Thursday, October 20, 2005

Ethics down to the disulfide bond

Writing about new, less ethically objectionable stem cell production techniques, William Saletan predicts that "The stem-cell war will be dead. So will the biological sanctity of human life." Huh? If we end up going through a bunch of extra technical hoops to make sure we don't kill an actual embryo, we will have established a de facto ethical consensus that human organisms, even in their earliest stages of development, are something we may not kill like livestock. To me, that sounds like affirming the biological sanctity of human life. (Or perhaps I misunderstand what Saletan means by "biological sanctity.")

Some people think that if the difference between some human organisms (zygotes) and mere human tissue (products of ANT) is just a matter of a few chemicals, then the moral value of these human organisms sinks to the moral value of human tissue. But why can't a great moral difference be a matter of a few chemicals? The vaccine for yellow fever is live but attentuated versions of the very viruses which cause the disease. Yet, the moral difference between giving someone the vaccine and giving him the virus is very great indeed. By itself, this argument by analogy doesn't prove that a few genes and/or proteins constitute a line between manslaughter and mere cell slaughter, but I do believe such moral lines exist, and that we will discover many of them as biology advances.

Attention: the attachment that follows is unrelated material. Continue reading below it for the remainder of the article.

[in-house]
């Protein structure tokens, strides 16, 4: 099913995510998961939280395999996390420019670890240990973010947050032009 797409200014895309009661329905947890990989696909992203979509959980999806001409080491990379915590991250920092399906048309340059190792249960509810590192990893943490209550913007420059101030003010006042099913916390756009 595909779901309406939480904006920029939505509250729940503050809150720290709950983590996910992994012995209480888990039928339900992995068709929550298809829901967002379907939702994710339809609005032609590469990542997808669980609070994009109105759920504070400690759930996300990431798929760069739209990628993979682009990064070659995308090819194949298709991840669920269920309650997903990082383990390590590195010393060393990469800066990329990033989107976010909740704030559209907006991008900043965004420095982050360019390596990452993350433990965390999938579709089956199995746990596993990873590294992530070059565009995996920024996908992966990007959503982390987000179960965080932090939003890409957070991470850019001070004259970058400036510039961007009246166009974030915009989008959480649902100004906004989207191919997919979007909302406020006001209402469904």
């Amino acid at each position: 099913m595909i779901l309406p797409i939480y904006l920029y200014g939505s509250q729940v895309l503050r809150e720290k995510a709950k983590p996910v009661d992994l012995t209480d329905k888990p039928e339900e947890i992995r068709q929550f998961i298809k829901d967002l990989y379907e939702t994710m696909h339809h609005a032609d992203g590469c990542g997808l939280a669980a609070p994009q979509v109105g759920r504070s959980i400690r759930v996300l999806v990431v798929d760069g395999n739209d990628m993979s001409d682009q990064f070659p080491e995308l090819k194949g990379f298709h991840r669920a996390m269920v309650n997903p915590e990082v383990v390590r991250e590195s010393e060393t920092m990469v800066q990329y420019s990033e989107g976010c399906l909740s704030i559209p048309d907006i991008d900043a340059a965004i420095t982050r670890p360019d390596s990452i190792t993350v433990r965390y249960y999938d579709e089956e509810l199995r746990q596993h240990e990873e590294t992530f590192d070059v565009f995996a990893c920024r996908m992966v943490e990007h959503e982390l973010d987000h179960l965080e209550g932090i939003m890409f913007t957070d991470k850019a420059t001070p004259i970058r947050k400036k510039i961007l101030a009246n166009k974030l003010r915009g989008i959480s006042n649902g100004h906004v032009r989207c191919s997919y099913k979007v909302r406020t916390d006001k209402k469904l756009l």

The greater bioethical quandaries lie where there are continua instead of dichotomies. For example, after we have the technology to create (for lack of a better term) subhumans (possibilities include human-animal chimeras), I doubt a clear moral line between human and subhuman ever will be found. Similarly, if a man could radically alter his brain, then after how much alteration would he become a different person? Does it matter if the alteration is abrupt or gradual?

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